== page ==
Of course, I resist some of her comments, and I don’t act on all of her recommendations—maybe two thirds. Though she is deeply involved in the characters and action, it is my creation, and she doesn’t know the book in the same way that I do. But, then, that’s my role as the author. Even so, the work is much stronger because of her involvement in it.

From this experience, I’ve discovered how valuable this kind of intensive editing can be. While I gave birth to the world I’ve created, it helps enormously to have a sensitive eye that can assist in the midwifery. I feel I’m receiving an even higher caliber of help in this process than I might have if a large publishing house had purchased the book. Not only is there more clarity, but seeing the characters/situations/settings through a sensitive reader’s eyes gives deeper insight into the work in general.

This won’t be the final edit (a copyeditor will look closely at grammatical/typographical errors next after I go through it again on my own), but it has been more than illuminating. My publisher/editor’s reading has raised the novel to another level, something not all published authors achieve.

 

The Editor’s Craft

Editing writing requires tremendous restraint. I was reminded of this recently when a poem I had submitted to an anthology was accepted providing I approved of the editor’s changes. I’m open to thoughtful revision suggestions—a text can always be improved—but I assume the recommendations will be just that, insightful observations that cause me to re-think my work. In that light, I can re-enter a poem or story and see if any of the ideas resonate enough for me to make changes. Yet since I’m the poem’s creator, I expect to revise it myself and have the last word on its content.

Imagine my shock when I downloaded the email attachment and discovered a new poem, including a different title. I had expected to see a Microsoft Word document with the reader’s thoughts recorded via the tracking tool. But she hadn’t even extended that courtesy. She expected me to approve of her changes and give her my blessing to publish the piece. I didn’t.

Some of my original language was there, but this particular editor had cannibalized my work, making it her own. I understand the impulse to give new shape to someone else’s writing, thinking that your vision is the right one. But editors must resist that urge. If followed, the publication will contain poems that all have a similar style—the editor’s and not the various writers’.

I recall being part of a poetry workshop years ago where one of the poet-critics took a similar approach to critiquing submitted work. She crossed out lines, rearranged stanzas, added her own language, and generally rewrote our poems. They no longer resembled the writers’ original rhythms and voice. The critiquer now owned them.

Poetry works on many subtle levels. A sophisticated poet knows how to manipulate them all. To ignore a poem’s complexity violates its integrity and the artist’s vision. Good editors don’t mess with a poem’s fine tuning, realizing they don’t inhabit the original impulse that created the contents. They also may not have the sensitivity to make it a better piece.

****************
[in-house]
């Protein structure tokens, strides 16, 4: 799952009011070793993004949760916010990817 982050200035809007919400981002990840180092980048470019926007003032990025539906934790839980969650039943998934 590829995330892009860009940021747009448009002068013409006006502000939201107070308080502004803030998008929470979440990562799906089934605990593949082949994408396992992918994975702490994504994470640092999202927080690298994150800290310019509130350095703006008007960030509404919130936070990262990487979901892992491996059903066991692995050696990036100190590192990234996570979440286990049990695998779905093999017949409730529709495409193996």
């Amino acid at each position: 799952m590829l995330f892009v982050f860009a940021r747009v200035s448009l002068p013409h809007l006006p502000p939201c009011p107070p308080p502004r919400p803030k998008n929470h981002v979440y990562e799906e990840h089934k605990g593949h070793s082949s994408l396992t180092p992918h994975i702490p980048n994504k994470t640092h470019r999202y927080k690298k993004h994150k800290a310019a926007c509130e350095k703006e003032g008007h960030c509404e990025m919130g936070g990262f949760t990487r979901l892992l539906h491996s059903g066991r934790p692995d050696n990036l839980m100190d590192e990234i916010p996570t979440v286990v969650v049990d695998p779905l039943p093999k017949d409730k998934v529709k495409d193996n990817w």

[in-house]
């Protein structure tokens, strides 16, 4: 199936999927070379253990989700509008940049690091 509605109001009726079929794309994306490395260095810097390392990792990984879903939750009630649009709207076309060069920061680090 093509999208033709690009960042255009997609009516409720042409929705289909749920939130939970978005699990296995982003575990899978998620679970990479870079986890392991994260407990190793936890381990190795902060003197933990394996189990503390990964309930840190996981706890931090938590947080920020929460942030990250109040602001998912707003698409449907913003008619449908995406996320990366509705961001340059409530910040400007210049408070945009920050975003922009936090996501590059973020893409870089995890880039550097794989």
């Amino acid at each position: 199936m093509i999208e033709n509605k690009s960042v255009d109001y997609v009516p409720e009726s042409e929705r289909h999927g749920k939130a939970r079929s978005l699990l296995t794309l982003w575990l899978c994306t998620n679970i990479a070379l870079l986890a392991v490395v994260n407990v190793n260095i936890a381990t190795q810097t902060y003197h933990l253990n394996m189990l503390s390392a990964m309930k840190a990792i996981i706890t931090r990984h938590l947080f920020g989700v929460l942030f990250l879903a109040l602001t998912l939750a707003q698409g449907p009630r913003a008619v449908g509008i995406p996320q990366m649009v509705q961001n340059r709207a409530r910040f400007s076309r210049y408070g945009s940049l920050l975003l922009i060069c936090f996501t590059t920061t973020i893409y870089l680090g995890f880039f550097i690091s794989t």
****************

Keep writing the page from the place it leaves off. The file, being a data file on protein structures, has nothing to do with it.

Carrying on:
As for a poem’s multiple layers, its presentation on the page is the first thing we notice. Some poems want to be single-spaced, the lines huddled close together, forcing the reader to focus on the language as it unfurls on white space. Some need more breathing room, slowing down readers, giving them time to digest each word, phrase, and line. Others want extensive stanza breaks or the rhythm of couplets, triplets, or quatrains. Or a mix of the above. Or the arrangement may not follow any convention. The poet may not want too predicable rhythms, depending on the contents. But most of all, text and form should reflect each other.

Then there are line lengths. Long lines give a writer the chance to open up in a prosy way and create a relaxed pace. Shorter lines can add tension but also speed up the reading. If there is extra space between lines or stanzas, that, too, will create varying effects. Similarly, line breaks have different purposes, from causing the reader to pause and reflect on what has gone before to hurling him/her into the next part of the poem. All of these things work together to produce a balanced, aesthetic whole, and it’s part of the writer’s pleasure to determine these craft choices on her own, though at times she may ask for feedback from an attentive, trusted reader.

There’s much more that goes into shaping a successful poem, too much to cover here. Unfortunately, the woman who edited mine ignored the craft’s fine points and the courtesy she owed the writer. Not only did she change the title, but she also made the poem single spaced with only two stanzas; previously, it was a mixture of couplets and tercets. I had used form to reflect the sea’s expansiveness and movement, the waves washing rhythmically on the shore (the sea was the main focus).

In the original, the lines covered a whole page with lots of white space between them. Her revision was a tight little text that bore little resemblance to the poem I wrote. Of course, she complimented me on my lovely poem, but she was really praising herself.